Leci: Game, set, match

ESPN Star Sports presenter Andrew Leci enjoyed Sir Alex Ferguson's performance at the US Open final and thinks the Scotsman might have been buoyed by Andy Murray's win.

Andrew Leci

Andrew Leci

"That was far more nerve-wracking than a Premier League match. I'm usually in control of my own situation, but I wasn't in control here."

Two quotations to get the ball rolling today; both from Sir Alex Ferguson; both indirectly involving football, and both spoken after a game of tennis.

Sir Alex was in New York on Monday, witnessing the triumph of his fellow Scot, Andy Murray, at the US Open. He was more than a mere spectator though, happily ensconced in the players' entourage section of the arena, and displaying the gamut of emotions usually seen on the touchline at Old Trafford.

As Ferguson ‘goes up for headers' on occasions, he could be seen at Flushing Meadows playing tennis shots in his mind, with all the attendant twitches and ancillary body movements.

No, he certainly wasn't in control, but his presence on the tennis ‘touchline' was just the kind of inspiration Murray needed to break his Grand Slam duck, and put himself in the position of never having to face the "Andy, when do you think the first Major is going to come?" question again.

"I was looking at the guys in the box," said Murray, post-match (no need for inverted commas there), "because I needed to get myself pumped up in the fifth set, and that helped me."

Of course it did, and why wouldn't it? Ferguson could be seen rallying (excuse the pun), and calming, proving that even when you take the manager out of Manchester, you'll never take the manager out of the manager.

It's interesting that Sir Alex was talking about not being in control of the situation when watching Murray beat Novak Djokovic.

It implies that he is completely in control whenever Manchester United take to the field, which slightly undermines the importance of the players he picks and their performances on any given day.

It's very suggestive though of Ferguson's confidence in his own influence on what transpires on the pitch, and testament to his self-belief as a manager - an aspect that sets him apart from all but a very few of the rest.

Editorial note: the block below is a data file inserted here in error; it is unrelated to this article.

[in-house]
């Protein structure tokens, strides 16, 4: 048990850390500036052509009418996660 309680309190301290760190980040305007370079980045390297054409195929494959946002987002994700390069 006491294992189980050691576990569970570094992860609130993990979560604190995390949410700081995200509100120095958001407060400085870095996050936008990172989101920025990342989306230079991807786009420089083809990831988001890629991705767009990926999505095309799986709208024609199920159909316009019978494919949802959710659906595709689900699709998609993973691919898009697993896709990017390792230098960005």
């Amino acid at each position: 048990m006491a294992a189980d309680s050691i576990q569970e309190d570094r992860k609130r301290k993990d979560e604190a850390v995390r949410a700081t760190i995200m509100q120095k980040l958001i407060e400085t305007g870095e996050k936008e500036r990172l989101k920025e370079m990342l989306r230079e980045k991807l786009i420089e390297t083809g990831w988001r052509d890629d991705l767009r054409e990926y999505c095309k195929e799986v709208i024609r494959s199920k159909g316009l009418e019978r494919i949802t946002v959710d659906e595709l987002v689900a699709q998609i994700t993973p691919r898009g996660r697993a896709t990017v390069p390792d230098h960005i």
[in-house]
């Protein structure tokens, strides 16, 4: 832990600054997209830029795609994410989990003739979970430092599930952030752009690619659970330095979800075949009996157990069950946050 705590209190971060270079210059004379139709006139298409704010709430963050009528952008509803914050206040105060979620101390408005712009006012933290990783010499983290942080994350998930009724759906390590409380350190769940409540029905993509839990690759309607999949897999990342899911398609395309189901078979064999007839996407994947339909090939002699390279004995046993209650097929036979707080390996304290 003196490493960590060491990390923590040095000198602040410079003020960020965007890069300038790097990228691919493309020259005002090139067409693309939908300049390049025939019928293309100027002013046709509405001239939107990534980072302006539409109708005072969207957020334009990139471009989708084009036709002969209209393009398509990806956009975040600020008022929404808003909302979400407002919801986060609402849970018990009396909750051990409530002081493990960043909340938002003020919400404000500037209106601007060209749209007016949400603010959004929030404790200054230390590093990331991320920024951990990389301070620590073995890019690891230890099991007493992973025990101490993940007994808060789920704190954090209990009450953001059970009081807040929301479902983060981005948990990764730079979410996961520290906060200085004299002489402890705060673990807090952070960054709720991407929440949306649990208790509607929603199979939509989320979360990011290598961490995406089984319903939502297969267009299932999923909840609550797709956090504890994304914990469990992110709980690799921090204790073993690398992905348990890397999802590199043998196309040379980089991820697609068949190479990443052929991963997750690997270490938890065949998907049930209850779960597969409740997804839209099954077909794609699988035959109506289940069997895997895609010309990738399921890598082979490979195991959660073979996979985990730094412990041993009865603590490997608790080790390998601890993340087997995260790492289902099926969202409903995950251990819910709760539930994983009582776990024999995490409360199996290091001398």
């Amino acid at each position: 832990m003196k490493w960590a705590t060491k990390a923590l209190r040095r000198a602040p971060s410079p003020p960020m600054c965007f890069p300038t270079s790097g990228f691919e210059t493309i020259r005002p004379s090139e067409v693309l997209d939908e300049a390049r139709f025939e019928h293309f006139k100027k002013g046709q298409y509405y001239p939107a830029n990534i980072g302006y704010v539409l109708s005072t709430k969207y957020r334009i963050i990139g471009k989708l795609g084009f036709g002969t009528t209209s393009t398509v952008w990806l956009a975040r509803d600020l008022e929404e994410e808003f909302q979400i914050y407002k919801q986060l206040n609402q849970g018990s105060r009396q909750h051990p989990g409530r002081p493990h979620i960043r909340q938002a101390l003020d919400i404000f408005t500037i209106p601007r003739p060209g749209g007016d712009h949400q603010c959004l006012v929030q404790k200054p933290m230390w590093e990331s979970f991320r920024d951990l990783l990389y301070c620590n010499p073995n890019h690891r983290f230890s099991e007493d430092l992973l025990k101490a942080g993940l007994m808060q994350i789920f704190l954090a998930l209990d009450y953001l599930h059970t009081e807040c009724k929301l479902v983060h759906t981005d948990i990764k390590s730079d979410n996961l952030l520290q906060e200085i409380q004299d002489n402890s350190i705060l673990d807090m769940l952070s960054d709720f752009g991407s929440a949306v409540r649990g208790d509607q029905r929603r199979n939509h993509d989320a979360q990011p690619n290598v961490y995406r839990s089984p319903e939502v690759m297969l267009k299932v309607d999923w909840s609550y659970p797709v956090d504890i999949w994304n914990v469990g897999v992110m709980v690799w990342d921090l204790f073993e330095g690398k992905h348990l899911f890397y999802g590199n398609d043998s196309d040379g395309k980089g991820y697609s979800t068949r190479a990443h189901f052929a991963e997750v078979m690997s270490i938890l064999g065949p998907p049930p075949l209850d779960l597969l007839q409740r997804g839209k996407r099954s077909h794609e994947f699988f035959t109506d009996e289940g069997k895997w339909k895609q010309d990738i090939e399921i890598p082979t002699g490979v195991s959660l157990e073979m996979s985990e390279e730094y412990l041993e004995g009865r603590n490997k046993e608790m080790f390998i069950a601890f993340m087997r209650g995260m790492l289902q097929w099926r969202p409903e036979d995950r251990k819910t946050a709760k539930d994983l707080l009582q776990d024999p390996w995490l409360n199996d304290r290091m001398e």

I wonder then, what Sir Alex has made of his team's start to this Barclays Premier League season, in which United have won 2 of their 3 games so far, after losing their opener against Everton.

Despite being the better side in the second half at Goodison, it was just about a fair result, and it appeared to give Fulham some impetus (if any was needed), when they visited Old Trafford on match day 2.

Ultimately, Manchester United only had themselves to blame for the closeness of the final score-line, squandering a host of first-half chances, and that in itself seemed to give Southampton impetus (again, if any was needed) for the game that followed.

What I'm getting at here is that in the first 3 games of the season, Manchester United have been rather more accommodating towards opponents than Sir Alex Ferguson would like.

It is far too early in the campaign to read too much into the line-ups, or even the tactics that have been deployed up to now, but it's possible, just possible, that the opposition will not approach encounters with the Red Devils this season with quite so much trepidation.

Or will they?

There are the usual worrying signs for every other team in the BPL. Manchester United have not played particularly well yet, and have still managed to pick up 6 out of a possible 9 points.

Shinji Kagawa has looked good (occasionally very good) despite not completing the games against Fulham and Southampton, and Robin van Persie has scored 4 goals in 2 and a bit games - the most recent 2 being the hugely significant difference between the two sides at St Mary's.

Tom Cleverley, Shinji Kagawa and Robin van Persie have the potential to create a trinity that will trouble any team in the world, but they won't play every game.

Wayne Rooney, when fully fit and mentally prepared, is a good enough footballer to fit in to almost any tactical formation, while Paul Scholes - as he proved against Southampton - still has plenty to offer.

Selection headaches are something Sir Alex Ferguson is quite used to and indeed thrives on, and there'll be plenty of them as this season progresses.

Make no bones about it, Sir Alex is desperate to win the Barclays Premier League title this season - he is every season, but this season more than most, I would suggest.

I started with a quote from Sir Alex, it would be fitting to end with one as well.

"I'm really proud for the boy," he said after Andy Murray's US Open victory. "That was a real test of a champion for me."

Manchester United fans the world over will be hoping that perhaps Andy Murray's example can provide the necessary inspiration for Sir Alex and the team, in the way Sir Alex's presence did for Andy on Monday.

It will be invaluable if it serves to enable United to wrest back the title from their big-spending, boisterous neighbours, and reclaim what Ferguson must believe is rightfully his. 



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